Cooking Recipes

Hide
Show

The first step in brewing a great cup of gourmet coffee is selecting high-quality coffee beans. High-quality gourmet coffee beans produce more full-bodied and aromatic cups of coffee than lower-quality beans. Although there’s a seemingly endless variety of coffee roasts, blends and flavors, nearly all of the coffee in the world comes from just two types of beans: Arabica and Robusta.

Harvesting and Roasting Gourmet Coffee Beans

Coffee beans come from the center of a coffee plant’s fruit, also known as the “cherry.” Typically, the coffee cherry holds two half beans. In rare cases, however, the cherry holds one larger bean instead. These large beans, known as peaberries, have a robust flavor and result in exceptionally smooth, aromatic coffee. Peaberry coffee is a rare treat, and it typically commands a much higher price than other types of coffee.

After coffee beans are harvested, they are processed using either a wet or dry method. The result is “green” coffee beans. The final step in the process is roasting the coffee beans. Roasted coffee beans may be light, dark or anything in between. The level of roasting affects the flavor of the coffee.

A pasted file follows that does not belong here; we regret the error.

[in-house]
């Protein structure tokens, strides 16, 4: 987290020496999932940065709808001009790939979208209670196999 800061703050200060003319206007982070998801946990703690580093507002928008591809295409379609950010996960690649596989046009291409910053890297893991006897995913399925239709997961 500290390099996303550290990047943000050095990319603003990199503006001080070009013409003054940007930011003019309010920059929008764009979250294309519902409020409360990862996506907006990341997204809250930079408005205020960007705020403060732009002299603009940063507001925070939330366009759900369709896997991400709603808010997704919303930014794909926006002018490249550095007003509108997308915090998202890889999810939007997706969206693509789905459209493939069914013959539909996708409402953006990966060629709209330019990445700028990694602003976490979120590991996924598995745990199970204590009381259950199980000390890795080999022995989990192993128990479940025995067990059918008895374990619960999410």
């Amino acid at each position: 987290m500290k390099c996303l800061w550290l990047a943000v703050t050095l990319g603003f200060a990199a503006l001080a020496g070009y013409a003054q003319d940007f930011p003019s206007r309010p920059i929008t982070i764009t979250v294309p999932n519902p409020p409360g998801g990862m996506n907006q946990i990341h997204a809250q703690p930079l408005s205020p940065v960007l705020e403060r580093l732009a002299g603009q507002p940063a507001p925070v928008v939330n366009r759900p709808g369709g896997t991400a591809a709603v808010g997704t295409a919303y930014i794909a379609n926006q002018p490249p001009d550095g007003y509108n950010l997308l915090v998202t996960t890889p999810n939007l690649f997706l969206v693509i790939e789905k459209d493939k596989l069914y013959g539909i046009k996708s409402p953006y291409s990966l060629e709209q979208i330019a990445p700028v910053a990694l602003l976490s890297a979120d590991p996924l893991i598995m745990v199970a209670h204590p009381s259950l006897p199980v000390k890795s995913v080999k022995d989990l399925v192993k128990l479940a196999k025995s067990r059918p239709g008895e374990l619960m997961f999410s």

Arabica Coffee Beans

Arabica coffee beans are highly sought-after gourmet coffee beans. Some of the best coffees in the world are made from Arabica beans, since roasted Arabica beans result in a pleasantly mild, aromatic coffee. Arabica beans grow at a higher altitude–and are typically more expensive–than Robusta beans.

Robusta Coffee Beans

Robusta coffee beans are more widely available and less expensive than Arabica beans. Robusta crops also grow to maturity in half the time it takes Arabica beans, and they are heartier, which means they can be grown in more regions. The tradeoff is that Robusta beans result in a slightly more bitter cup of coffee with less body. Robusta coffee beans have a higher caffeine level than Arabica beans.

 Posted on : September 18, 2013